I said, "Barbecue." I don't remember the name of the place, but it was good. He told me that the next time I came, he wanted to take me to one of the more famous places for barbecue in Atlanta - Fat Matt's Ribshack.
I was back in Atlanta about two years later on business and I had a Sunday to kill. Eric came and picked me up at the hotel, we went and caught an Atlanta Braves game at Turner Field, he drove me around and showed me some sights (including the King Center and the burial site of Dr. Martin Luther King), then in the early evening we ended up at Fat Matt's for ribs.
Owned by Matt Harper, who used to work at Georgia-Pacific (and who isn't fat), Fat Matt's makes some of the best barbecue you'll find any where in the south. It's located on Piedmont Ave. NE, near Emory University (see map).
Fat Matt's building isn't all that big - it was a Chinese food joint before it became a barbecue, and before that it was a Dunkin' Donuts. But it's big enough to have blues bands and performers play nearly every night and sometimes during the day at lunch.
And it's been that way since the place opened in September of 1990. Harper, with the help of his brother, Clay, who had been in the restaurant business, wanted to have a unique southern barbecue experience. The blues performers usually play for tips, beer, food, whatever any one can muster, just because they want to play at Matt's.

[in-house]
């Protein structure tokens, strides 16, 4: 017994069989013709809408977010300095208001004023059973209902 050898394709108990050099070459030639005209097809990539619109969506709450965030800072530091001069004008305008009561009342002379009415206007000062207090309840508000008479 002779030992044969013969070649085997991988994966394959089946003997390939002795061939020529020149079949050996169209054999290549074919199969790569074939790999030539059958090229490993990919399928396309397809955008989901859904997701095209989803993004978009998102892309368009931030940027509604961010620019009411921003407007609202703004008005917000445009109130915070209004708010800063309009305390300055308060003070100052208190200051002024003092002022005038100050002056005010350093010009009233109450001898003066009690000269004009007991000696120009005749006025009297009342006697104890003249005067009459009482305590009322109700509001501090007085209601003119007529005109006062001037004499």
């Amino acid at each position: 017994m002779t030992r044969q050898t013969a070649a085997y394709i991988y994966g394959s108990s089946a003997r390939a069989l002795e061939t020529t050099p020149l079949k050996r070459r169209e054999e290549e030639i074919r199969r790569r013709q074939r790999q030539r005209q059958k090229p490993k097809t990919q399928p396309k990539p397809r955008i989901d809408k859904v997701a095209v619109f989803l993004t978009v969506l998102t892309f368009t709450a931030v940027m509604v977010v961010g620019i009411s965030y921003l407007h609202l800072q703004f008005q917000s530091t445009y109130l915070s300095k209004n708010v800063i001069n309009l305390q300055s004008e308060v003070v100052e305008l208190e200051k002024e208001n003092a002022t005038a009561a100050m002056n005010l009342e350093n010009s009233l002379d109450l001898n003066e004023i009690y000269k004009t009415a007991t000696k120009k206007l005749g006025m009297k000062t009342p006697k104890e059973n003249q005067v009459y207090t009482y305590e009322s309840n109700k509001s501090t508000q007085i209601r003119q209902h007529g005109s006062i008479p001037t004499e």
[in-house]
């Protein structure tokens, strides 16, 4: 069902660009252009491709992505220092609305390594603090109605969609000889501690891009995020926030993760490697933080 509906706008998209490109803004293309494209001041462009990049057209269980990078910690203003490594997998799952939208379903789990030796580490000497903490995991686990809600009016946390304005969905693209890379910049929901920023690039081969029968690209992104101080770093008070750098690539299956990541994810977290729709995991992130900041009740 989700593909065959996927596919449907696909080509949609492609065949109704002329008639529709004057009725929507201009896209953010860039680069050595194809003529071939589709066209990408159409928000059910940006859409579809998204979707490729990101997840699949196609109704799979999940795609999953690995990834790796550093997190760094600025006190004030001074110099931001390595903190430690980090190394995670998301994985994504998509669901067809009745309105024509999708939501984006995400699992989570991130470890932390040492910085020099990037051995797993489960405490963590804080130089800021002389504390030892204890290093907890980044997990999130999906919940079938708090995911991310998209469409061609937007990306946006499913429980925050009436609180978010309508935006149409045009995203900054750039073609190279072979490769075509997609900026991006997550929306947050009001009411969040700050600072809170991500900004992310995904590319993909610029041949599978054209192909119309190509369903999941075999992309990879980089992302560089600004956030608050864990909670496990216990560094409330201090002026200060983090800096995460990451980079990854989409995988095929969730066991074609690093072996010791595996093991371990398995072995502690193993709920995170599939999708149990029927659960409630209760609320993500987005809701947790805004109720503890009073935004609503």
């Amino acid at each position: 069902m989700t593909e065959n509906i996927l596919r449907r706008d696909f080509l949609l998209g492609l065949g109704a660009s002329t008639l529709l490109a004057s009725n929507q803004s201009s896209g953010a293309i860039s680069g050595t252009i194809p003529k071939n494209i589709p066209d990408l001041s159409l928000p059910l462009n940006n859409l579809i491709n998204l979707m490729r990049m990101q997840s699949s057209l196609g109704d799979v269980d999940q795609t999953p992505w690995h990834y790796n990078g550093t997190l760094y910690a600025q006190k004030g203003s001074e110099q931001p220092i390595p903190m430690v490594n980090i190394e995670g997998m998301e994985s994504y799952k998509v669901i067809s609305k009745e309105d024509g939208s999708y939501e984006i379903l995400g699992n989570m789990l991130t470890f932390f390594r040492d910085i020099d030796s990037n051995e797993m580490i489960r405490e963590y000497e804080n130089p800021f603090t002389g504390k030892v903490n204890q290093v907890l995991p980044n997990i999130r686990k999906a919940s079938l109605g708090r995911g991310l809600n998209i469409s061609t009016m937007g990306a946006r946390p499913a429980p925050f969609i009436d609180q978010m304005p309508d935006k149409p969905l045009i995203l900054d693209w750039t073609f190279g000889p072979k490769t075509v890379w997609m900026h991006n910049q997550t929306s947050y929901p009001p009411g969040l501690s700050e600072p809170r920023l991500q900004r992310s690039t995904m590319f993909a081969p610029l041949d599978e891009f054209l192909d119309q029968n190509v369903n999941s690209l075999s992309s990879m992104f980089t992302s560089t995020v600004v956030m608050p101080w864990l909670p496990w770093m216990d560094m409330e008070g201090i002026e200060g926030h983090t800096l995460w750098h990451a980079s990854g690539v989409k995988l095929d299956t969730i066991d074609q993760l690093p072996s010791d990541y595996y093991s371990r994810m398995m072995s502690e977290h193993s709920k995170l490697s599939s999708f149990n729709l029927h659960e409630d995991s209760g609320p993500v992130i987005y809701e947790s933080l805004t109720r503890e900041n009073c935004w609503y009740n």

Eric and I got there a little early for the music that evening (it starts around 8 p.m. seven nights a week). He knew that I was a blues aficionado, but that didn't bother me. I was there for the ribs that night.
We each got a 1/2 rack of ribs, a side of their Rum baked beans (which were very good) and a couple cold beers. As the sign says under the menu (at right) "Cash Only", and you better believe it. We got our food and sat at one of the tables outside in front of the building and ate ribs in the evening sunshine.
I picked up my first rib and I noticed the meat sort of fell off the bone. I thought, "Uh oh..." It's a sure sign of "parboiling" - where they boil the ribs for a while before they put them on the grill or in a smoker (something my dad liked to do) - which, to me, is cheating.
While parboiling does make the meat more tender, it also takes away a lot of the meat flavor when you boil them in water. Backyard barbecuers and restaurants who parboil their ribs usually use a sweet and smokey concoction for their sauce to help "stir up" the taste that was left behind in the water.
But the ribs were still good. I did like the sauce, but I knew the full flavor - the smokey flavor close to the bone - wasn't there.
I'm glad we went when we did because the place started filling up fast and furious. There was a good sized line when we left and some people were happy we gave up our table.
Would I go back? Yeah, I would probably go back, but I know there's a number of great barbecue places other than Matt's in Atlanta that I'd like to try first. And I'm sure Eric knows where they are. Getting back to Atlanta will be the chore...